Pide Turkish with mince (Kiymali pide) is an authentic Turkish flatbread topped with ground lamb or beef mixed with peppers, onions, and tomatoes. They are shaped in a long oval and traditionally cooked in a wood oven. The good news is that my pide recipe explains how to cook these delicious Turkish bread at home without needing a wood oven!
Pide a.k.a Turkish pizza comes with various toppings/fillings. The most popular one is the minced lamb or beef version which is called "Kiymali pide" in Turkish. You can add some kashar cheese or an egg to give it a twist or just keep it simple.
Why This Recipe Works?
- You can easily make your homemade version of Kiymali Turkish Pide with step-by-step instructions, pictures and a short video tutorial.
- You can freeze the leftovers for up to 3 months.
- It's versatile, you can create your own version with different toppings such as cheese, vegetables, eggs or cured meat.
Ingredients and Substitutes
- Strong white flour - It is also known as strong bread flour. It is made from hard wheat varieties and contains more gluten than other types of flour. It gives some elasticity to the dough which makes it easier to roll out.
- Yeast - Use fast-action dried yeast or alternatively fresh yeast if you prefer. You need to double the amount if using fresh yeast.
- Minced beef or lamb - Use beef or lamb, or a mixture of both. Try and use fatty meat, with a minimum of 15-20% fat. Lamb mince is naturally fatty but if using beef, or a mixture, make sure your beef mince isn’t lean. If you only have lean beef, add a tablespoon of olive oil into your filling to help it to stick to the dough.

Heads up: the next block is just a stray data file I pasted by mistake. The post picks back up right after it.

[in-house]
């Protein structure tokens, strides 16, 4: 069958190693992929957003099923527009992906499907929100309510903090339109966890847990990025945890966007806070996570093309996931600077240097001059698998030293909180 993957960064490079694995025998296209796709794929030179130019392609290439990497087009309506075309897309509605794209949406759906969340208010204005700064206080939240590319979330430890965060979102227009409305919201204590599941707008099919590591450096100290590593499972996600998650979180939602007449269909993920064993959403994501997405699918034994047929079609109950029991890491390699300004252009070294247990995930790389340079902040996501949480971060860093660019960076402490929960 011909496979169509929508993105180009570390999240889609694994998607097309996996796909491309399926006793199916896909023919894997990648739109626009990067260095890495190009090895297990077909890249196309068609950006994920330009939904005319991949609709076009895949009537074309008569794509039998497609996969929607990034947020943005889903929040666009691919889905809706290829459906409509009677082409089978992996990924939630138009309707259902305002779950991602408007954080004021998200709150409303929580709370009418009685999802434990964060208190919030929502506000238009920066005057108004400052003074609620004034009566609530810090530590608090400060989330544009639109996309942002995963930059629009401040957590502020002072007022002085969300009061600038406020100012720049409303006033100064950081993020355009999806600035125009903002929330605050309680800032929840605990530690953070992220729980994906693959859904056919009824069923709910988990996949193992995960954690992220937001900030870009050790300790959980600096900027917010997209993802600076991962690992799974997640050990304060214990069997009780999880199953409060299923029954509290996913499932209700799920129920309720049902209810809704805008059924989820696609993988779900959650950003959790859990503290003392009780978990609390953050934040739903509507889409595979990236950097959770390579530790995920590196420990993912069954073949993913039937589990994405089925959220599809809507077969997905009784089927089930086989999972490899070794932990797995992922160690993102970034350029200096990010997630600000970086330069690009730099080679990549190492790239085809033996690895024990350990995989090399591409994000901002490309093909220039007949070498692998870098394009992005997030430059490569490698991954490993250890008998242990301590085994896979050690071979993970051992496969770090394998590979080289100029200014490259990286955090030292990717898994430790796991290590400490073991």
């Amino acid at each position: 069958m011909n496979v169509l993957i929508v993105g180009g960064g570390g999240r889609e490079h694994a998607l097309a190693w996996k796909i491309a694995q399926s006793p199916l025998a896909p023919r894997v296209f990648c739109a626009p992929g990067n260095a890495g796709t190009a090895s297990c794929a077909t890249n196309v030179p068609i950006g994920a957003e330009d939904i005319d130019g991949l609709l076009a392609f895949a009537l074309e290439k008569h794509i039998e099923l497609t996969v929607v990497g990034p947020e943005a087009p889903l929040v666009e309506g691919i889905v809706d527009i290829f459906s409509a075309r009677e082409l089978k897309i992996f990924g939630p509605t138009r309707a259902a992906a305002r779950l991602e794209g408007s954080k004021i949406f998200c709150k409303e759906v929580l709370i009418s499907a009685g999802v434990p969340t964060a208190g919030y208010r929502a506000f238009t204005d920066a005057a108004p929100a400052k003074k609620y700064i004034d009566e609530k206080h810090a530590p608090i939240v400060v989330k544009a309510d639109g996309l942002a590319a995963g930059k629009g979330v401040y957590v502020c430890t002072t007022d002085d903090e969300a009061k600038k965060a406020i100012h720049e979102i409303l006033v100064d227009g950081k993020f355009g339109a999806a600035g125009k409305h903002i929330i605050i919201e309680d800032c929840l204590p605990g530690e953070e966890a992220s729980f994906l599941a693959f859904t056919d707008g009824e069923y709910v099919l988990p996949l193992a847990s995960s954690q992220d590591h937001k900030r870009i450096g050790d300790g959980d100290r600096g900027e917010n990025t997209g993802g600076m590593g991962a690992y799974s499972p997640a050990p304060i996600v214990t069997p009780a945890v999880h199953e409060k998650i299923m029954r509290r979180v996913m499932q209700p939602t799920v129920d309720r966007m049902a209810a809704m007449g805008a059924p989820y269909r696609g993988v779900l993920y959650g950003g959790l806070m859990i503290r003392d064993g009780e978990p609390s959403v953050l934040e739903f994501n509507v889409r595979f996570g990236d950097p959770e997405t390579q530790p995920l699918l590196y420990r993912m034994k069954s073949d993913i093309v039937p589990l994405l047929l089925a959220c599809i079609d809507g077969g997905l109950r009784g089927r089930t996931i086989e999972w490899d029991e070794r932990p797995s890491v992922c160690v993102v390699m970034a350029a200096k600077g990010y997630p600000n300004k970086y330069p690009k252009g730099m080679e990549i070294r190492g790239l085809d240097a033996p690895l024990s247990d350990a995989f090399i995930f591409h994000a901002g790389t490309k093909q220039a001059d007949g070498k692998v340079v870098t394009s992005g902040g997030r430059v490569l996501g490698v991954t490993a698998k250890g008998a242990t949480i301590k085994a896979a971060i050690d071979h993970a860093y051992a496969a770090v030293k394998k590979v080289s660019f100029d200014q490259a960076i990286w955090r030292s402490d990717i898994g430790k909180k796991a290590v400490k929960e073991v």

- Tomatoes - Red & juicy summer tomatoes are always the best option. Remove the eye of the tomatoes and cut them in chunks before blitzing them.
- Onions - Use a medium size brown, yellow or white onion. Peel and cut in chunks before blitzing it.
- Turkish green peppers - They are one of the most popular peppers used in Turkish cuisine. They are usually mild but some of them can be quite hot. Always check the spiciness before using them and don't use any extra chilli or chilli flakes if you don't want overly hot Pides. You can replace them with bell pepper or Spanish Padron peppers. Simply wash them and cut them in chunks before blitzing.
- Red chilli - Adjust the amount of chilli to your taste. If using Turkish peppers, check their spiciness before adding any more chillies to your topping. Wash and cut in chunks before blitzing. Remove the seeds and the white membrane for a milder taste.
- Tomato paste - It is the staple of Turkish cooking and adds an umami flavour to the dishes as well as a bright red colour.
- Parsley - Try and use fresh flatleaf parsley for the filling. Wash and finely chop the parsley leaves before adding them to the mixture. Don't blitz them in a food processor, use a sharp knife for best results.
- Spices - Adjust the amount to your taste. Add chilli flakes if you don't use fresh chilli for a bit of heat.
How to Make Pide Turkish (Kiymali Pide)?
The idea of making homemade pide might be daunting for you. You don't need to be an expert baker to make this amazing Turkish flatbread. If you know the basics of baking such as kneading and rolling out dough, this recipe is perfect for you! Simply watch my video, step by step pictures, and follow a few basic tips: